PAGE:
United We Can is situated in Vancouver’s Downtown East Side neighbourhood, known for high rates of homelessness and drug abuse; this location is very convenient for many binners, some of whom are homeless or drug users themselves. However, Vancouver has some of the highest land values in the world and development pressures are high. United We Can has a special agreement with the City for cheap rent, currently protecting their operation from land speculation. In theory, the agreement for cheap rent could be revoked, and the viability of United We Can’s location thrown into question. Maintaining good relations with the City officials and being able to demonstrate success are crucial to United We Can’s staying power.
Dar es Salaam
There are many challenges in allocating space for recyclers in Dar es Salaam, given the lack of municipally-controlled land in many parts of the city. Indeed, space issues pose challenges for ‘formal’ recyclers (often small-scale private operations hired by the City) as much as for informal workers. “Of Dar’s population of 5 million people, anywhere from 70-90% of population live in unplanned areas. Individuals subdivide and sell land in peri-urban areas when the city expands outwards, leaving municipal councils with little or no land to set aside for public land uses,” says Morgen Zivhave of SCI. What is more, he continues “Dar and its 3 Municipal Councils have limited capacity to manage waste collection service and they have contracted private companies and community based organisation to collect waste.”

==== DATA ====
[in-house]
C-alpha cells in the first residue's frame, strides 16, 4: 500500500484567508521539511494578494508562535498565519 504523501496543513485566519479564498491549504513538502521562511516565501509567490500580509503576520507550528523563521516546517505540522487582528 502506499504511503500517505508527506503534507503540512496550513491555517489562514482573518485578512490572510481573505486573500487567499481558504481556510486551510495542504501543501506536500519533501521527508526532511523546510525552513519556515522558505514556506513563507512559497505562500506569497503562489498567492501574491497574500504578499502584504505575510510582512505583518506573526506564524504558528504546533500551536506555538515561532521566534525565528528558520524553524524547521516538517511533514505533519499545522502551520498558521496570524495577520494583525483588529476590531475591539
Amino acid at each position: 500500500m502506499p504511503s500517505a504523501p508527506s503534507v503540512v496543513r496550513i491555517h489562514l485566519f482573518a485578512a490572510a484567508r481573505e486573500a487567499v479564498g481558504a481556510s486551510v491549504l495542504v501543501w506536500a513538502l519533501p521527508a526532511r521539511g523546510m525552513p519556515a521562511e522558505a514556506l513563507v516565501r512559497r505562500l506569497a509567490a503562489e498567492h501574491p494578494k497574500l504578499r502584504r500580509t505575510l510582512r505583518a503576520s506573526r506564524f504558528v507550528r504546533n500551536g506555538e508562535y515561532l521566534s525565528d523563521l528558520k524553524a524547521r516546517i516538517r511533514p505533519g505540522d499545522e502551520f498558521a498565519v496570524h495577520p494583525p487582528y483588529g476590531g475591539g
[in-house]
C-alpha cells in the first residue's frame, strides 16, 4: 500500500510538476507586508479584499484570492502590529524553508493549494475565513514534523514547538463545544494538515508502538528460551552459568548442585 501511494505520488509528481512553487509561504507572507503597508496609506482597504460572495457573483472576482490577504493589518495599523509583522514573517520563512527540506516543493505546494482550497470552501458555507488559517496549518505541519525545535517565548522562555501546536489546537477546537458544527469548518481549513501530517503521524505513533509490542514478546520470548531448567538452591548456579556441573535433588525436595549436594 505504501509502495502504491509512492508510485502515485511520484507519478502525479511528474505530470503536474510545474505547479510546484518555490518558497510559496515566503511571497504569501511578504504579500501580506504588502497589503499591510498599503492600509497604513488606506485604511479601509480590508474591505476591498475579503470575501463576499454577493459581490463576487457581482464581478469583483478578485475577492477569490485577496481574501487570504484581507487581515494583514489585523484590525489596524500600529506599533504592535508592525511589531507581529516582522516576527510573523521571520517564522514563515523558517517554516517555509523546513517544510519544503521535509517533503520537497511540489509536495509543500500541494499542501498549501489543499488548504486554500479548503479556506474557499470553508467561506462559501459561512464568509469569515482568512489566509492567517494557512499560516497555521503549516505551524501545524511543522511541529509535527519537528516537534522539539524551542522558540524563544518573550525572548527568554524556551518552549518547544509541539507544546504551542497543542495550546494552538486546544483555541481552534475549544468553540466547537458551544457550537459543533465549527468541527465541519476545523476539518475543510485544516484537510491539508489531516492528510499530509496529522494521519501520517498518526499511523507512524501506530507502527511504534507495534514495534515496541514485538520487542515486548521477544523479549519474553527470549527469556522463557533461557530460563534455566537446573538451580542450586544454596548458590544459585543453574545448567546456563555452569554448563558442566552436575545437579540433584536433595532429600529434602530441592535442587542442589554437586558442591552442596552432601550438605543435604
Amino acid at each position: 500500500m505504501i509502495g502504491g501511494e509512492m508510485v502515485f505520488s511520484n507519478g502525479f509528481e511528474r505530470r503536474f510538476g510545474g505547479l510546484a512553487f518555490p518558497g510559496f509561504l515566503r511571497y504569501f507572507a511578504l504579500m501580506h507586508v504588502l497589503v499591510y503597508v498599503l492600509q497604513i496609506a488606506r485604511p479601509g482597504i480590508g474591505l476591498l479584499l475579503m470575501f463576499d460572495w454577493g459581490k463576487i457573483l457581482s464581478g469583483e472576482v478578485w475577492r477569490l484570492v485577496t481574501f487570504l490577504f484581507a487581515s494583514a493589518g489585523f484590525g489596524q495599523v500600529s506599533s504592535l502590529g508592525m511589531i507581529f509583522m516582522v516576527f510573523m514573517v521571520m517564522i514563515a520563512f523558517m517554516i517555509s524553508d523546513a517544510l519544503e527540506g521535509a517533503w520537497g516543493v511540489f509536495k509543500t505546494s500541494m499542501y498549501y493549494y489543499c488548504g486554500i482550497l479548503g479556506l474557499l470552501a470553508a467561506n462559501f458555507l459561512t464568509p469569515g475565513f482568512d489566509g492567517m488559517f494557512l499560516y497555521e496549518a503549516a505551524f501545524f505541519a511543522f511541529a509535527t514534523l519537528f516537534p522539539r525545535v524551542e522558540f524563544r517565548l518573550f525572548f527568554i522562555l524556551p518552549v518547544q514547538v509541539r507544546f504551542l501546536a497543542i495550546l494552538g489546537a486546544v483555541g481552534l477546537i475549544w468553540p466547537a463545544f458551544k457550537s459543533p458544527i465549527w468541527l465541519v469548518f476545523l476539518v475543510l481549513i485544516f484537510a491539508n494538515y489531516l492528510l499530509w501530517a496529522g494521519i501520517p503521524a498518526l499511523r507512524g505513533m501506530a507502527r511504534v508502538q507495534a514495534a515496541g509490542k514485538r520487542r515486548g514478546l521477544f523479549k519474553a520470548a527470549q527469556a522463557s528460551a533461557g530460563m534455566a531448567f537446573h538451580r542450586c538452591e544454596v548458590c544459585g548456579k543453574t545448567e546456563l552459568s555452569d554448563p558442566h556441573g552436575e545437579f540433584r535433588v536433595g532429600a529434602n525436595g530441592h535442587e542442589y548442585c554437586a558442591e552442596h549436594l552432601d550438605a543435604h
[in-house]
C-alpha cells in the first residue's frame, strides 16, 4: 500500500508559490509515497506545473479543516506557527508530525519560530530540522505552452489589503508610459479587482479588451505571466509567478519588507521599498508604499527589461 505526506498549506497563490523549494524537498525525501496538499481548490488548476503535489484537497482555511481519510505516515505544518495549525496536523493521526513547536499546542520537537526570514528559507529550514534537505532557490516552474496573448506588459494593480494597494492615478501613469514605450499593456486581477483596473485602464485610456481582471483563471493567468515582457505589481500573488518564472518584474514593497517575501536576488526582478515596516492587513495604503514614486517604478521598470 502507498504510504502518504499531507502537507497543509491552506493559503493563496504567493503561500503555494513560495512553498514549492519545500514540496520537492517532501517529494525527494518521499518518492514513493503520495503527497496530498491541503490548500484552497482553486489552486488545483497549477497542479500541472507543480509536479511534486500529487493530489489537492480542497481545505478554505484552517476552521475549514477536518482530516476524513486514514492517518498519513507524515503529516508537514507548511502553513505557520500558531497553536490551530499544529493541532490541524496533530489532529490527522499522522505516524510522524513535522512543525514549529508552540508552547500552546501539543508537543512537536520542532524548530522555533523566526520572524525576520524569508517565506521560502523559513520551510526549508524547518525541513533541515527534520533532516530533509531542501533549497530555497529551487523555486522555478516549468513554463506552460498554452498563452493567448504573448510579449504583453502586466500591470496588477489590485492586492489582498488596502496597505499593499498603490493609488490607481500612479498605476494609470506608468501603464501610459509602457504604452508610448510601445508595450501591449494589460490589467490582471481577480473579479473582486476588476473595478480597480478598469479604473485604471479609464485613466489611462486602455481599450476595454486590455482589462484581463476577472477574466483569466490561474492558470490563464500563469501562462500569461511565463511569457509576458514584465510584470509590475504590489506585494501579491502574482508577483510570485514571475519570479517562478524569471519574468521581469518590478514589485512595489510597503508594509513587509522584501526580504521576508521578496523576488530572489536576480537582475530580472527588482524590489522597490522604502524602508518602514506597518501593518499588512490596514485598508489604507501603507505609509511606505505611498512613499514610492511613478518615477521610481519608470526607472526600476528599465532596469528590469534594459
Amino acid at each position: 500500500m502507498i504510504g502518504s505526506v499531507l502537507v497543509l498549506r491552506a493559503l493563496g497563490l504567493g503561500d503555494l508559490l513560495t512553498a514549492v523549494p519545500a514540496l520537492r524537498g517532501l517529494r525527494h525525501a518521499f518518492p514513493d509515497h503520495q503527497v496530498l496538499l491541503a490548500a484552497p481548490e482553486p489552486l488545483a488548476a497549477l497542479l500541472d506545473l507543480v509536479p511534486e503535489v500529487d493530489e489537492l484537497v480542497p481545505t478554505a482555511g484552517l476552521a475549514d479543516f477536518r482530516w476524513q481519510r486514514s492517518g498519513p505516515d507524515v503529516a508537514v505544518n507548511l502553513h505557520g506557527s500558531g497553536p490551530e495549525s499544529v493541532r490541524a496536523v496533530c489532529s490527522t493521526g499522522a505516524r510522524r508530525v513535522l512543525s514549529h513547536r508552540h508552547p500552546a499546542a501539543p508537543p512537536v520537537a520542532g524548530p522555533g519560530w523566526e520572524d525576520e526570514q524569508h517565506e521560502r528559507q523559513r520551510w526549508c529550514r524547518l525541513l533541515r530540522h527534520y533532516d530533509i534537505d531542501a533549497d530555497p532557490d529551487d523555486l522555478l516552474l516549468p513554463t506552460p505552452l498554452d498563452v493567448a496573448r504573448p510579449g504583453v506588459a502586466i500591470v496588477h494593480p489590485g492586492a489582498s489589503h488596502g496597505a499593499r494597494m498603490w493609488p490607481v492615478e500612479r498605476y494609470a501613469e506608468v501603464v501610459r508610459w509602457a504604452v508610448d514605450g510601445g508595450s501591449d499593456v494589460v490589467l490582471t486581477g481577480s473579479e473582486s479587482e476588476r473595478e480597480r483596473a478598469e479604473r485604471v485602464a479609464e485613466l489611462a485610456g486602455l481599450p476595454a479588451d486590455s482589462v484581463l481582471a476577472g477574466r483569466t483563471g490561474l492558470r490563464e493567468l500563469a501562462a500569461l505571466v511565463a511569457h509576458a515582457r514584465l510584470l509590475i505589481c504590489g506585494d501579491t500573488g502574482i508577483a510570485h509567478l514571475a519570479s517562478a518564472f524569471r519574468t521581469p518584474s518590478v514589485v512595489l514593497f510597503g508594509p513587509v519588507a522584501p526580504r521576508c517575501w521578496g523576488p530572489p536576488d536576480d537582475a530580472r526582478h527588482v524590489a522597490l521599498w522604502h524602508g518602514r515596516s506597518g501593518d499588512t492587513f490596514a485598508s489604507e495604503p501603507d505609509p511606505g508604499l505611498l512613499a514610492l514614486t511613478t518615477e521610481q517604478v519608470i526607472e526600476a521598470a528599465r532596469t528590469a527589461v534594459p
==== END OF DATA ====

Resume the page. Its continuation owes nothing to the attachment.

According to Zivhave, many recyclers in Dar are using transfer stations – designated places where waste is held temporarily and sorted before being taken to the dump. Because transfer stations are often located close to residential neighbourhoods, they help reduce instances of illegal waste dumping into public spaces. Some of these transfer stations are run by local NPOs; in one case, the Kisiwani Environmental Group (KEG) started a recycling and composting transfer project using part of a graveyard outside an Anglican Church for waste recycling because they could not get any land from the local government. This recycling initiative has been successful by generating enough revenue through the sale of plastics and compost to employ 3 youth to manage the facility. By providing a convenient space for recyclers to deliver and sort material, KEG helps reduce the volume of waste transferred to dumps. While such transfer stations are largely used by formal recycling collection organizations, perhaps a similar model could be extended to serve informal recyclers as well?